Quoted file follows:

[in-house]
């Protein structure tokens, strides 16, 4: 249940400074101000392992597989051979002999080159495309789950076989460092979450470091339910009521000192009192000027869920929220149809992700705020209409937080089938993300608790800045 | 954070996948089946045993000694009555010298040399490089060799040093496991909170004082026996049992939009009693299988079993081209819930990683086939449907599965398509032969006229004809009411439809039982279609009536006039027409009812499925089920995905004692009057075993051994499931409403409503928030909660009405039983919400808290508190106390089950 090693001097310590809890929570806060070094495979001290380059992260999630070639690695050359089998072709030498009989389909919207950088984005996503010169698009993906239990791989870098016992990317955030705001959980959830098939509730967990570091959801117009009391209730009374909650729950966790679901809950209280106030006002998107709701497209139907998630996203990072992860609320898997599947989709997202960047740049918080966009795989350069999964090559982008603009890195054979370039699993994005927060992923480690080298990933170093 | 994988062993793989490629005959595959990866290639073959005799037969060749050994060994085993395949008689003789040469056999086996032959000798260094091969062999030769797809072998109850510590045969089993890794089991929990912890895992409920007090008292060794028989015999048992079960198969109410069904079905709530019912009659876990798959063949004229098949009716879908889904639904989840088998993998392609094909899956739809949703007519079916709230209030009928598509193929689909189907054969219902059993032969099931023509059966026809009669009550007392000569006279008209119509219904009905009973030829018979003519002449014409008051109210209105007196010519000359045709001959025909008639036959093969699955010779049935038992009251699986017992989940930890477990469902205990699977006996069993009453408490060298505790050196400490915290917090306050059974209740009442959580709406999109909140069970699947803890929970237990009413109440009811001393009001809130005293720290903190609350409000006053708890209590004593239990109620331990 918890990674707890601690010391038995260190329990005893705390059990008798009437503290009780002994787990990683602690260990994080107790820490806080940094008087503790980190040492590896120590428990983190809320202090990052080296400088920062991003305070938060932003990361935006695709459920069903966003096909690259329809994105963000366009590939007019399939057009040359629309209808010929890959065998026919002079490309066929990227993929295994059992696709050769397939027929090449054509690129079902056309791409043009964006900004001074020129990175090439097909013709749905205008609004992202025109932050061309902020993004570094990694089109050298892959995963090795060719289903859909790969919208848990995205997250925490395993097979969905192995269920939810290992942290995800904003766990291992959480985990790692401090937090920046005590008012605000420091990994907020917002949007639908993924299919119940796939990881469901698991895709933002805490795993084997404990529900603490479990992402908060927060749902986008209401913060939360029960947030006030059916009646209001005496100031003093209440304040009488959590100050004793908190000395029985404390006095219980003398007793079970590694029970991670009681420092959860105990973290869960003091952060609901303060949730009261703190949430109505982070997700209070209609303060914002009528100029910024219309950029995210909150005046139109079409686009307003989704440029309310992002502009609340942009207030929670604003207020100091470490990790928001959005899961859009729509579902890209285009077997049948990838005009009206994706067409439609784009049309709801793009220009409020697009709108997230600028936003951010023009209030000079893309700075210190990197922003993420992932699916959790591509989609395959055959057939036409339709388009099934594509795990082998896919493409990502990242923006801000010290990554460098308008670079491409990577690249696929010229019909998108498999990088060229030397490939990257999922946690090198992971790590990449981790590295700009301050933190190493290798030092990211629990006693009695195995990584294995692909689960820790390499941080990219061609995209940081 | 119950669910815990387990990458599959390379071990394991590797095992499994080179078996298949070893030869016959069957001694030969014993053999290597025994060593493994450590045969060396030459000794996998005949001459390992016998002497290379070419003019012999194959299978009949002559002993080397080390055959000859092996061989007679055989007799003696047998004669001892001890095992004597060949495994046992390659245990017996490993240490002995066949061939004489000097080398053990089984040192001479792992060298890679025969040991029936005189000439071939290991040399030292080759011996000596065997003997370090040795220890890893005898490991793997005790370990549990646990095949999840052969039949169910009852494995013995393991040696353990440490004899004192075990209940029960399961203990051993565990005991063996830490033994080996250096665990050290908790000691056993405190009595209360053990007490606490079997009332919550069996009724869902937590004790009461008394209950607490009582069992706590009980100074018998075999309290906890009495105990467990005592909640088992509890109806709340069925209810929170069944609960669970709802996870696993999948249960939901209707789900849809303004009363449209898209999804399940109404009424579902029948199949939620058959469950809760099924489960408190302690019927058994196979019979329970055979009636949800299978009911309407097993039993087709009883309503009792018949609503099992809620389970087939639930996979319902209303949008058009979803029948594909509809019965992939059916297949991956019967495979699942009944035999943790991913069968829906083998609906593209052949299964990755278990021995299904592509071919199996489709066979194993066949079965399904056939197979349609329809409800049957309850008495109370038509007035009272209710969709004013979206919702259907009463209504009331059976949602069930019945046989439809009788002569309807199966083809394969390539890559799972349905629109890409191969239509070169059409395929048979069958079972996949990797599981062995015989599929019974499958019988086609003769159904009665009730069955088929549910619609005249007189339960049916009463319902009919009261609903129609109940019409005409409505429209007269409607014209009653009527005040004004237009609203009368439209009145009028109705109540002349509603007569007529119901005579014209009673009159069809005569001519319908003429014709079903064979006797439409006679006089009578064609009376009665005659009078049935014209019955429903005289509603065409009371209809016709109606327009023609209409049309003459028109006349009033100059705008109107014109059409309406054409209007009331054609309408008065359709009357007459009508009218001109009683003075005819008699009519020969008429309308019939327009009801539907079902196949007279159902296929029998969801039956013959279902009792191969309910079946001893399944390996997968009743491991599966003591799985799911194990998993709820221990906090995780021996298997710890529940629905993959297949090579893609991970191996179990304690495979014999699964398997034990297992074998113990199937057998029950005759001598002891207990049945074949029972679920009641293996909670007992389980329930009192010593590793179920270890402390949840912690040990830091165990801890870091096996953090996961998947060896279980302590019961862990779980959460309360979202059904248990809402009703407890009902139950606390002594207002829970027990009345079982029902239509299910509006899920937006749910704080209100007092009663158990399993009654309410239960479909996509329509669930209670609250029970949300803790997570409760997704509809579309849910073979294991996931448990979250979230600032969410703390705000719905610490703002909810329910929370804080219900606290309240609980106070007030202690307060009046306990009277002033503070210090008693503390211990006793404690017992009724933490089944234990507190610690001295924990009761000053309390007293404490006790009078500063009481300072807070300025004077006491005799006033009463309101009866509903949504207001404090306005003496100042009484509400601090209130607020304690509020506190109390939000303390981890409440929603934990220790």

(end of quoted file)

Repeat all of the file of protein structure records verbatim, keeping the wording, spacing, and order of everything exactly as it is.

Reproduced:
[in-house]
């Protein structure tokens, strides 16, 4: 249940400074101000392992597989051979002999080159495309789950076989460092979450470091339910009521000192009192000027869920929220149809992700705020209409937080089938993300608790800045 | 954070996948089946045993000694009555010298040399490089060799040093496991909170004082026996049992939009009693299988079993081209819930990683086939449907599965398509032969006229004809009411439809039982279609009536006039027409009812499925089920995905004692009057075993051994499931409403409503928030909660009405039983919400808290508190106390089950 090693001097310590809890929570806060070094495979001290380059992260999630070639690695050359089998072709030498009989389909919207950088984005996503010169698009993906239990791989870098016992990317955030705001959980959830098939509730967990570091959801117009009391209730009374909650729950966790679901809950209280106030006002998107709701497209139907998630996203990072992860609320898997599947989709997202960047740049918080966009795989350069999964090559982008603009890195054979370039699993994005927060992923480690080298990933170093 | 994988062993793989490629005959595959990866290639073959005799037969060749050994060994085993395949008689003789040469056999086996032959000798260094091969062999030769797809072998109850510590045969089993890794089991929990912890895992409920007090008292060794028989015999048992079960198969109410069904079905709530019912009659876990798959063949004229098949009716879908889904639904989840088998993998392609094909899956739809949703007519079916709230209030009928598509193929689909189907054969219902059993032969099931023509059966026809009669009550007392000569006279008209119509219904009905009973030829018979003519002449014409008051109210209105007196010519000359045709001959025909008639036959093969699955010779049935038992009251699986017992989940930890477990469902205990699977006996069993009453408490060298505790050196400490915290917090306050059974209740009442959580709406999109909140069970699947803890929970237990009413109440009811001393009001809130005293720290903190609350409000006053708890209590004593239990109620331990 918890990674707890601690010391038995260190329990005893705390059990008798009437503290009780002994787990990683602690260990994080107790820490806080940094008087503790980190040492590896120590428990983190809320202090990052080296400088920062991003305070938060932003990361935006695709459920069903966003096909690259329809994105963000366009590939007019399939057009040359629309209808010929890959065998026919002079490309066929990227993929295994059992696709050769397939027929090449054509690129079902056309791409043009964006900004001074020129990175090439097909013709749905205008609004992202025109932050061309902020993004570094990694089109050298892959995963090795060719289903859909790969919208848990995205997250925490395993097979969905192995269920939810290992942290995800904003766990291992959480985990790692401090937090920046005590008012605000420091990994907020917002949007639908993924299919119940796939990881469901698991895709933002805490795993084997404990529900603490479990992402908060927060749902986008209401913060939360029960947030006030059916009646209001005496100031003093209440304040009488959590100050004793908190000395029985404390006095219980003398007793079970590694029970991670009681420092959860105990973290869960003091952060609901303060949730009261703190949430109505982070997700209070209609303060914002009528100029910024219309950029995210909150005046139109079409686009307003989704440029309310992002502009609340942009207030929670604003207020100091470490990790928001959005899961859009729509579902890209285009077997049948990838005009009206994706067409439609784009049309709801793009220009409020697009709108997230600028936003951010023009209030000079893309700075210190990197922003993420992932699916959790591509989609395959055959057939036409339709388009099934594509795990082998896919493409990502990242923006801000010290990554460098308008670079491409990577690249696929010229019909998108498999990088060229030397490939990257999922946690090198992971790590990449981790590295700009301050933190190493290798030092990211629990006693009695195995990584294995692909689960820790390499941080990219061609995209940081 | 119950669910815990387990990458599959390379071990394991590797095992499994080179078996298949070893030869016959069957001694030969014993053999290597025994060593493994450590045969060396030459000794996998005949001459390992016998002497290379070419003019012999194959299978009949002559002993080397080390055959000859092996061989007679055989007799003696047998004669001892001890095992004597060949495994046992390659245990017996490993240490002995066949061939004489000097080398053990089984040192001479792992060298890679025969040991029936005189000439071939290991040399030292080759011996000596065997003997370090040795220890890893005898490991793997005790370990549990646990095949999840052969039949169910009852494995013995393991040696353990440490004899004192075990209940029960399961203990051993565990005991063996830490033994080996250096665990050290908790000691056993405190009595209360053990007490606490079997009332919550069996009724869902937590004790009461008394209950607490009582069992706590009980100074018998075999309290906890009495105990467990005592909640088992509890109806709340069925209810929170069944609960669970709802996870696993999948249960939901209707789900849809303004009363449209898209999804399940109404009424579902029948199949939620058959469950809760099924489960408190302690019927058994196979019979329970055979009636949800299978009911309407097993039993087709009883309503009792018949609503099992809620389970087939639930996979319902209303949008058009979803029948594909509809019965992939059916297949991956019967495979699942009944035999943790991913069968829906083998609906593209052949299964990755278990021995299904592509071919199996489709066979194993066949079965399904056939197979349609329809409800049957309850008495109370038509007035009272209710969709004013979206919702259907009463209504009331059976949602069930019945046989439809009788002569309807199966083809394969390539890559799972349905629109890409191969239509070169059409395929048979069958079972996949990797599981062995015989599929019974499958019988086609003769159904009665009730069955088929549910619609005249007189339960049916009463319902009919009261609903129609109940019409005409409505429209007269409607014209009653009527005040004004237009609203009368439209009145009028109705109540002349509603007569007529119901005579014209009673009159069809005569001519319908003429014709079903064979006797439409006679006089009578064609009376009665005659009078049935014209019955429903005289509603065409009371209809016709109606327009023609209409049309003459028109006349009033100059705008109107014109059409309406054409209007009331054609309408008065359709009357007459009508009218001109009683003075005819008699009519020969008429309308019939327009009801539907079902196949007279159902296929029998969801039956013959279902009792191969309910079946001893399944390996997968009743491991599966003591799985799911194990998993709820221990906090995780021996298997710890529940629905993959297949090579893609991970191996179990304690495979014999699964398997034990297992074998113990199937057998029950005759001598002891207990049945074949029972679920009641293996909670007992389980329930009192010593590793179920270890402390949840912690040990830091165990801890870091096996953090996961998947060896279980302590019961862990779980959460309360979202059904248990809402009703407890009902139950606390002594207002829970027990009345079982029902239509299910509006899920937006749910704080209100007092009663158990399993009654309410239960479909996509329509669930209670609250029970949300803790997570409760997704509809579309849910073979294991996931448990979250979230600032969410703390705000719905610490703002909810329910929370804080219900606290309240609980106070007030202690307060009046306990009277002033503070210090008693503390211990006793404690017992009724933490089944234990507190610690001295924990009761000053309390007293404490006790009078500063009481300072807070300025004077006491005799006033009463309101009866509903949504207001404090306005003496100042009484509400601090209130607020304690509020506190109390939000303390981890409440929603934990220790």